Both of these projects are great ideas – if it is put into production, The Ocean CleanUp has the potential to solve a huge environmental problem that also has a devastating impact on wildlife and Inglorious Fruits, which aims to help reduce food waste by encouraging people to eat misshapen fruit and veg, is a clever and brilliantly executed campaign with great intentions – but neither sits as easily within their respective category, and their inclusion highlights a fundamental problem with organising dozens of diverse designs into just six groups, and adds further confusion to Designs of the Year’s purpose, nomination and selection process.
In choosing work for its graphics category, the Design Museum says it looks for “predominantly 2D work, where graphic design is the key to the project’s success – this could be beautifully executed packaging, books, magazines, identities, digital, films, animation, street art, exhibition design, posters or typefaces.” In its criteria for winning designs across categories, the Museum cites “design that promotes or delivers change, enables access, extends design practice or captures the spirit of the year”.
With this in mind, Inglorious Fruits seems an odd choice of winner, unless it was selected for capturing the spirit of the year – it was one of several initiatives launched to tackle global food waste, some of which we covered in our Food issue – or for its worthiness (it’s the only entry aimed at delivering environmental or social change).
Print ads are well designed, and it is a really strong campaign, but the idea itself seems the strongest element, rather than the craft behind it – particularly when placed against extensive identity systems, handcrafted books and a radically different approach to bank note design.
The criteria for the digital category is less clearly defined: the Design Museum acknowledges that it may include “projects that may touch on other categories but are included here because it is their digital dimension that makes them interesting.” This makes perfect sense – an exhibition might launch an innovative interactive arm, or a physical installation might be nominated because of its use of digital technology.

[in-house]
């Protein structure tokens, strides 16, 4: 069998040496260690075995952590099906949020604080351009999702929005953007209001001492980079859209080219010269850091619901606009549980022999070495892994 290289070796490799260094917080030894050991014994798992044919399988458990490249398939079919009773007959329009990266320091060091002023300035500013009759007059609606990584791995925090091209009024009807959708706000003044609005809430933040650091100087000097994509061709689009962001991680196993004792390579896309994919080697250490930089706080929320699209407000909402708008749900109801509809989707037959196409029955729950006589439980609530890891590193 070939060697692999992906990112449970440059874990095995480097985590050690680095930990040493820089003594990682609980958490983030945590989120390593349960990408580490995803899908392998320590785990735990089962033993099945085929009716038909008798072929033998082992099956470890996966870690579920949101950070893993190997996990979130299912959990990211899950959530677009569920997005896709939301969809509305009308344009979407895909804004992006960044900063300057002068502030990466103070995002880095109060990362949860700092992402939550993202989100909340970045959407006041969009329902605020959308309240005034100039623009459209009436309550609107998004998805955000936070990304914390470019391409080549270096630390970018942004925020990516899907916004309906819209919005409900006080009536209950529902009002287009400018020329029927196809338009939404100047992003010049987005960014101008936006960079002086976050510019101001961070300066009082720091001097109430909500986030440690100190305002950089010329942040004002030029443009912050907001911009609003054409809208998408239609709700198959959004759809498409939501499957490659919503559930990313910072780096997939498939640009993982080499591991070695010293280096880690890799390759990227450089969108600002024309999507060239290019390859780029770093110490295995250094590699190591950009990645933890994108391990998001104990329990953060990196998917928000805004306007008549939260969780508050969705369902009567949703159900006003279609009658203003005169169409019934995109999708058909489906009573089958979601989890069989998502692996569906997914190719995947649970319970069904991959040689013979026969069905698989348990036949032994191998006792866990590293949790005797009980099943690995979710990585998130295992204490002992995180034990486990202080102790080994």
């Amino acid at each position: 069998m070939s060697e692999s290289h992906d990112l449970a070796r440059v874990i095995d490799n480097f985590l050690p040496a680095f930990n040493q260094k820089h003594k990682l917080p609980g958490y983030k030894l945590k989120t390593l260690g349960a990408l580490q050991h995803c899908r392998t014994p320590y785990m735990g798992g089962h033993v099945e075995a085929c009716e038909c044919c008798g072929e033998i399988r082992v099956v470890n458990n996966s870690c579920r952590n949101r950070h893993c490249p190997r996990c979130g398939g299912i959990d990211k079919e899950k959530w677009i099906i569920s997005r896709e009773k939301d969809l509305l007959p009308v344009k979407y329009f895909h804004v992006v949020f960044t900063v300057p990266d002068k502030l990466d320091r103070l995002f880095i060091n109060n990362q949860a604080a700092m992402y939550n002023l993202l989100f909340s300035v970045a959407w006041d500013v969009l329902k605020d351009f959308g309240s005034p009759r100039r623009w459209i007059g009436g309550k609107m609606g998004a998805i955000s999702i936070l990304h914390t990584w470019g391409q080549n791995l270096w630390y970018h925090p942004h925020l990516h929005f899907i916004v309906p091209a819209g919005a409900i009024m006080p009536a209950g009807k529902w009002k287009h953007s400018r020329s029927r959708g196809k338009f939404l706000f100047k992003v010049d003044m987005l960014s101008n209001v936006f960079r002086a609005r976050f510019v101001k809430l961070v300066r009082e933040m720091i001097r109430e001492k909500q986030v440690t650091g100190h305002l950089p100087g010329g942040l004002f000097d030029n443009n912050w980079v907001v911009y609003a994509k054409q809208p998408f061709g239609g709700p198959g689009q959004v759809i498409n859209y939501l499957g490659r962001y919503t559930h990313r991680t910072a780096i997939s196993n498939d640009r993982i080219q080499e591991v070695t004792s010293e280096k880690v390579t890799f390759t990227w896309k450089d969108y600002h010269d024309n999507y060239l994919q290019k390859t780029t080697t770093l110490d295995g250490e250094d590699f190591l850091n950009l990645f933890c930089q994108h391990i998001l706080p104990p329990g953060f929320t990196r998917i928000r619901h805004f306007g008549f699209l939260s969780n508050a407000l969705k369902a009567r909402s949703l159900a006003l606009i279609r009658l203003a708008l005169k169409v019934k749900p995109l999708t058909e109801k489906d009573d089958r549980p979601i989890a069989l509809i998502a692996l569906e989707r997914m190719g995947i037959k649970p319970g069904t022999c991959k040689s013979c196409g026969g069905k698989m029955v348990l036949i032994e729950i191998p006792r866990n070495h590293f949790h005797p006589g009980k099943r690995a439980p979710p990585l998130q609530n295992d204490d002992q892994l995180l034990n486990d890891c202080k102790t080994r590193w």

But while The Ocean Clean Up has adopted a savvy approach to digital fundraising, it represents neither a beautiful piece of digital craft nor a particularly pioneering approach to digital technology. It’s a fantastic concept, but given the number of people recruiting support through social media and crowd funding each year, the idea itself seems more interesting than the website and campaign launched to promote it.
While it certainly deserves a place in Designs of the Year, it seems an awkward fit with projects like Monument Valley, a beautiful example of digital design which has inspired thousands of game developers; Asif Khan’s Megafaces, a gargantuan interactive digital installation and Jonathan Chomko and Matthew Rosier’s Shadowing, a street furniture installation which uses digital technology to cast shadows to accompany pedestrians on the street.
Designs of the Year is a brilliant scheme and exhibition, consistently producing a much more diverse selection of work than other industry awards and highlighting projects by individuals and small organisations alongside leading global agencies. This diversity is one of its biggest strengths, but it can make for a confusing nominating and judging process.
Perhaps, then, the solution is to rid the scheme of categories altogether. Grouping designs into rigid categories gets more and more difficult as projects today often span several types of work – so are they still necessary or relevant?